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Return-sweep saccades during reading in adults and children.

Parker, A., Slattery, T. and Kirkby, J. A., 2019. Return-sweep saccades during reading in adults and children. Vision Research, 155 (February), 35 - 43.

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VR_Rev2_TJS_JAK.pdf - Accepted Version
Available under License Creative Commons Attribution Non-commercial.


DOI: 10.1016/j.visres.2018.12.007


During reading, eye movement patterns differ between children and adults. Children make more fixations that are longer in duration and make shorter saccades. Return-sweeps are saccadic eye movements that move a reader’s fixation to a new line of text. Return-sweeps move fixation further than intra-line saccades and often undershoot their target. This necessitates a corrective saccade to bring fixation closer to the start of the line. There have been few empirical investigations of return-sweep saccades in adults, and even fewer in children. In the present study, we examined return-sweeps of 47 adults and 48 children who read identical multiline texts. We found that children launch their return-sweeps closer to the end of the line and target a position closer to the left margin. Therefore, children fixate more extreme positions on the screen when reading for comprehension. Furthermore, children required a corrective saccade following a return-sweep more often than adults. Analysis of the duration of the fixation preceding the corrective saccade indicated that children are as efficient as adults at responding to retinal feedback following a saccade. Rather than consider differences in adult’s and children’s return-sweep behaviour an artefact of oculomotor control, we believe that these differences represent adult’s ability to utilise parafoveal processing to encode text at extreme positions.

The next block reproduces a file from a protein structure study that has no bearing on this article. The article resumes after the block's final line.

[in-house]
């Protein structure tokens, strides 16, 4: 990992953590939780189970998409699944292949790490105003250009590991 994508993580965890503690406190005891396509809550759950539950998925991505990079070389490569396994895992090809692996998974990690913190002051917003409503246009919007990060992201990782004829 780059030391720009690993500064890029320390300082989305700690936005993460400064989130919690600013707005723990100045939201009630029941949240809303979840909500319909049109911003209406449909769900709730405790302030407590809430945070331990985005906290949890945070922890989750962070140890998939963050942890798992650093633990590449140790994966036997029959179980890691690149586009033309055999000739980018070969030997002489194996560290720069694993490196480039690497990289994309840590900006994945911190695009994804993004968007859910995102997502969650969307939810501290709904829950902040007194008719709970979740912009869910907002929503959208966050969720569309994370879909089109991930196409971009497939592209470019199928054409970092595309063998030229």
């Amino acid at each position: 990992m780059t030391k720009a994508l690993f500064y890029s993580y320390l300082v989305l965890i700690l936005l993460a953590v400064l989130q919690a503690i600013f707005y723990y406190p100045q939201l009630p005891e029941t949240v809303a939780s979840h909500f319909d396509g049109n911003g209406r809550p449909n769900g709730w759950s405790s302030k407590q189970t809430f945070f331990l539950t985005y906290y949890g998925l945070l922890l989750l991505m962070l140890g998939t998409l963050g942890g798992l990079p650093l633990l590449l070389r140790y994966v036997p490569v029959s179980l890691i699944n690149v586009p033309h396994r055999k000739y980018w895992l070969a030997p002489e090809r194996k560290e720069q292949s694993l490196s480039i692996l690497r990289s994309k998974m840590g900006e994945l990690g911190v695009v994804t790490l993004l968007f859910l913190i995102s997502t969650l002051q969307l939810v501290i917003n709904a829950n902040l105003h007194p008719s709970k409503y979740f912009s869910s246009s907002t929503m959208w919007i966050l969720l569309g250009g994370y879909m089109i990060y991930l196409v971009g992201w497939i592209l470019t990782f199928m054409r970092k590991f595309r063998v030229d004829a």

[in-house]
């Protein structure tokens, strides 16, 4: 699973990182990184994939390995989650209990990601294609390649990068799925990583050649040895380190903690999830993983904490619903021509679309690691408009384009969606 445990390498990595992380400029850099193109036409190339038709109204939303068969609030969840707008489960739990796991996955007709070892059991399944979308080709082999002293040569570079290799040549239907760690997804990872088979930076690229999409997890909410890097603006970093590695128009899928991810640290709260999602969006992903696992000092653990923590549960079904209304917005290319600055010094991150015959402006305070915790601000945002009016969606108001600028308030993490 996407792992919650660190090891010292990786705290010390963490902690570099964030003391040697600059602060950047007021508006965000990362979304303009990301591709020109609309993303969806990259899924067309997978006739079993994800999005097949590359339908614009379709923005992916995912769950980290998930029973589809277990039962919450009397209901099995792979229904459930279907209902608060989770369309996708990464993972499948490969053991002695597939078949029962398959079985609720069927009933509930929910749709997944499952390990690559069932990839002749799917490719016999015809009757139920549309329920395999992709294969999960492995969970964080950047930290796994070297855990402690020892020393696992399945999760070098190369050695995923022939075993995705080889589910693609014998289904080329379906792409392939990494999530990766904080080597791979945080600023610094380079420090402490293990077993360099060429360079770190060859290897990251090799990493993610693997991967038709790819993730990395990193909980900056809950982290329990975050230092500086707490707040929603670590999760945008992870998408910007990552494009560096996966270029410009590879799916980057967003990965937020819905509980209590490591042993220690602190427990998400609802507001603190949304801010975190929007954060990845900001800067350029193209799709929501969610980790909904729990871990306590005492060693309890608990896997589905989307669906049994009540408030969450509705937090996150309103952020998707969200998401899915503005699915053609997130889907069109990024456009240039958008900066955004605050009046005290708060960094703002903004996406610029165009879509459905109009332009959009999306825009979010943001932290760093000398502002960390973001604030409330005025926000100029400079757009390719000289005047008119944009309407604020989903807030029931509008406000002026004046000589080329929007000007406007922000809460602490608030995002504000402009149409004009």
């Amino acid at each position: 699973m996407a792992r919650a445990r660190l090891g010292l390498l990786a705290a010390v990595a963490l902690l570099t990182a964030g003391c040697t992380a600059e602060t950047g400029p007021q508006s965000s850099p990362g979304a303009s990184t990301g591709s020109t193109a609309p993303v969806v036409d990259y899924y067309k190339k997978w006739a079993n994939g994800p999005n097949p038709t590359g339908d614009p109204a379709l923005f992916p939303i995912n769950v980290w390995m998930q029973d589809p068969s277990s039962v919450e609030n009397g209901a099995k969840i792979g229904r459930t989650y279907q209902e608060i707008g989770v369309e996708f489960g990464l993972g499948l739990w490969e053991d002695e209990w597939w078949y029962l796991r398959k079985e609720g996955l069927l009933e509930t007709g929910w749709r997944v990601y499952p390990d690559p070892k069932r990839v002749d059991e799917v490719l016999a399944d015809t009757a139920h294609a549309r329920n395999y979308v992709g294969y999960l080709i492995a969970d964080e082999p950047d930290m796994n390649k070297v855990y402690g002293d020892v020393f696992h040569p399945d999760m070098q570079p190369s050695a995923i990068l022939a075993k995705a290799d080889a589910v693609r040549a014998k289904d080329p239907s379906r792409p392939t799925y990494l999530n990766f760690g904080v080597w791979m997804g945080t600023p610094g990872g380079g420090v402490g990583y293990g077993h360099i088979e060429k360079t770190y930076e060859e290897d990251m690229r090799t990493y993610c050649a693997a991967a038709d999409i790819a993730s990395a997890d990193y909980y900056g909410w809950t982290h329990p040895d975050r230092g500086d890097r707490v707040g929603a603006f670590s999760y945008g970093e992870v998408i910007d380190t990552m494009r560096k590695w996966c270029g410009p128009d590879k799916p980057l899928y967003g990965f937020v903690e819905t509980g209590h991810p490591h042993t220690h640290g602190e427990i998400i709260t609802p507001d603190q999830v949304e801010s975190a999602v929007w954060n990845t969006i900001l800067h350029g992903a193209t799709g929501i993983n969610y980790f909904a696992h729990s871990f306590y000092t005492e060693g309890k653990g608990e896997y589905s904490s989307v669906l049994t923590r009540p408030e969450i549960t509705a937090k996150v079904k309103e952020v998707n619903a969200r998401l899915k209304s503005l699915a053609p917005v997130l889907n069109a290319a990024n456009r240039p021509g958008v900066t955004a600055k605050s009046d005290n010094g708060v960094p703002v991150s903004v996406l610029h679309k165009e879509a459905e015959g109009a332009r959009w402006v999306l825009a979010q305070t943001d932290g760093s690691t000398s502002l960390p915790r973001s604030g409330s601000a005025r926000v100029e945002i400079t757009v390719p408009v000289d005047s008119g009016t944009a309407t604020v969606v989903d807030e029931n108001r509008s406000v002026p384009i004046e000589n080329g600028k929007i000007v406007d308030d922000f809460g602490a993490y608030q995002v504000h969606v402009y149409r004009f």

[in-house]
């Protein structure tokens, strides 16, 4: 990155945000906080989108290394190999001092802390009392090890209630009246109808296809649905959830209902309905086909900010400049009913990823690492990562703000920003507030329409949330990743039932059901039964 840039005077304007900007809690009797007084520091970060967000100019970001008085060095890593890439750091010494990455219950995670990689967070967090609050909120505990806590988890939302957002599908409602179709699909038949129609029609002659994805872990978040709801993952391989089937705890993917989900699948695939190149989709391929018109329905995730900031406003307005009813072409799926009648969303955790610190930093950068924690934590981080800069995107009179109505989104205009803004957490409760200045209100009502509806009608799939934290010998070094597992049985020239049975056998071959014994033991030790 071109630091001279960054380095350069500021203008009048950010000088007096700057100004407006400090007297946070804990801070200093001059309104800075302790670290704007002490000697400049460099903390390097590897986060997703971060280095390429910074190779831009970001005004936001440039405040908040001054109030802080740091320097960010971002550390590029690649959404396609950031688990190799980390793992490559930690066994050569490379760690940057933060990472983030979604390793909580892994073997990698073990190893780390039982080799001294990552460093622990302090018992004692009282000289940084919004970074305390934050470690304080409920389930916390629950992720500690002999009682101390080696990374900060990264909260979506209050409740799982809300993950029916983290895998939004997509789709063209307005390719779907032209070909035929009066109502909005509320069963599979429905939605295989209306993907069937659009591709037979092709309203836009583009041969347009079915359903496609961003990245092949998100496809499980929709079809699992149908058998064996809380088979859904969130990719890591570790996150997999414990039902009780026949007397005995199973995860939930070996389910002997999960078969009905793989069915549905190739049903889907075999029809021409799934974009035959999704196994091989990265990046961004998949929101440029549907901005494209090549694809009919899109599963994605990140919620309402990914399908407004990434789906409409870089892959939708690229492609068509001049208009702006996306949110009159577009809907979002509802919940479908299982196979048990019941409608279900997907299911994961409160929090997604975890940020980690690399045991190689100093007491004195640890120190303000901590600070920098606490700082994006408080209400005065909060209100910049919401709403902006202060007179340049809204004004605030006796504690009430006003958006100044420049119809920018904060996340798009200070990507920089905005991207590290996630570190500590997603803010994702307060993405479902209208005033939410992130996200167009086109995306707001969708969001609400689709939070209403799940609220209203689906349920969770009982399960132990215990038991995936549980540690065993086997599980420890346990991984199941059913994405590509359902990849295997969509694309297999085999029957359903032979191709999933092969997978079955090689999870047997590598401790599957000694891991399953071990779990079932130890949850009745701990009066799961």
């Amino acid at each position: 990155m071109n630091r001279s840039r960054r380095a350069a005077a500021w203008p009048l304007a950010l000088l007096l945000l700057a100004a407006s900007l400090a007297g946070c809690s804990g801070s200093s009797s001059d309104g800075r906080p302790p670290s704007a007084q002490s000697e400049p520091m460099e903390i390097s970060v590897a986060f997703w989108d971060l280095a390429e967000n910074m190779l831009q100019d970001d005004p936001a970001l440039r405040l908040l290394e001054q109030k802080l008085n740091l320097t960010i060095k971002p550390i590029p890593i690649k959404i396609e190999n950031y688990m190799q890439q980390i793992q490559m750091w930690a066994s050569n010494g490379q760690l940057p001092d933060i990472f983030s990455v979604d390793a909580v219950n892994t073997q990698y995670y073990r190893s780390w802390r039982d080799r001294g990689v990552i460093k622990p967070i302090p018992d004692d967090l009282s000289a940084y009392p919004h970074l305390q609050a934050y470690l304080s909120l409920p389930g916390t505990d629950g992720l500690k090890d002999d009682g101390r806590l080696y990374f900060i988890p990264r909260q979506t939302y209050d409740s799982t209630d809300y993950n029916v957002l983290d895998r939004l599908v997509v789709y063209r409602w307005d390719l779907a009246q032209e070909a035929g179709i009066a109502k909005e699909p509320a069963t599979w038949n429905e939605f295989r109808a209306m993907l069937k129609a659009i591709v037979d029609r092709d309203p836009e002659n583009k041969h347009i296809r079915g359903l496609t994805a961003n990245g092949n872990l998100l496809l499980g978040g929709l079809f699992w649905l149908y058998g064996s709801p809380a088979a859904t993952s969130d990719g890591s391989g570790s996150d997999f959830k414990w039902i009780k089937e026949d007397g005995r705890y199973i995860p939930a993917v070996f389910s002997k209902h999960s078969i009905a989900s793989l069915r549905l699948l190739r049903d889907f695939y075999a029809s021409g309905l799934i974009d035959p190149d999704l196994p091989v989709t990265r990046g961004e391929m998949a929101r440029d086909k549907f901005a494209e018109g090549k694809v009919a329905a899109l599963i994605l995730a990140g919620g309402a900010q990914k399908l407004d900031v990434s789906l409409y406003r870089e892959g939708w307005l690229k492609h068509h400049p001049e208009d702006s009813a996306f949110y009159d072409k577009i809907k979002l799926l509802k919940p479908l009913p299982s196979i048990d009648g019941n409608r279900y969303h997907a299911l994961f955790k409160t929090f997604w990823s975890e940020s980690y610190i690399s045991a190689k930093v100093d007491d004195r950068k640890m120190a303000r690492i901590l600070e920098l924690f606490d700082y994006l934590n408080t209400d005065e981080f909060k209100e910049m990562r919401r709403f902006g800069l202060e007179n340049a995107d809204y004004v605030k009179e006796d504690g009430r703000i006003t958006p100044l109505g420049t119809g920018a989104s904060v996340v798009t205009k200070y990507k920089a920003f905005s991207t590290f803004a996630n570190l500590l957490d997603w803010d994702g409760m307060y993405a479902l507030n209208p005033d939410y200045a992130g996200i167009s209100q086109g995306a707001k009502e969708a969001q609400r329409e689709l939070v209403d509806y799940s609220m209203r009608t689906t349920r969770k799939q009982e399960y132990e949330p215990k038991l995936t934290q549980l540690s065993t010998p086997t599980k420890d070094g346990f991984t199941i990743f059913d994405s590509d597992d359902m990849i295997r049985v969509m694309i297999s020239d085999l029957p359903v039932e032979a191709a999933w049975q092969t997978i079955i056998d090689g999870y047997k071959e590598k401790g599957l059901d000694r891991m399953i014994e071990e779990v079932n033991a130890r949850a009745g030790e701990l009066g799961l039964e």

Item Type:Article
Uncontrolled Keywords:Reading; Eye movements; Children; Return-sweep saccades; Oculomotor control
Group:Faculty of Science & Technology
ID Code:31639
Deposited By: Symplectic RT2
Deposited On:14 Jan 2019 15:01
Last Modified:14 Mar 2022 14:14


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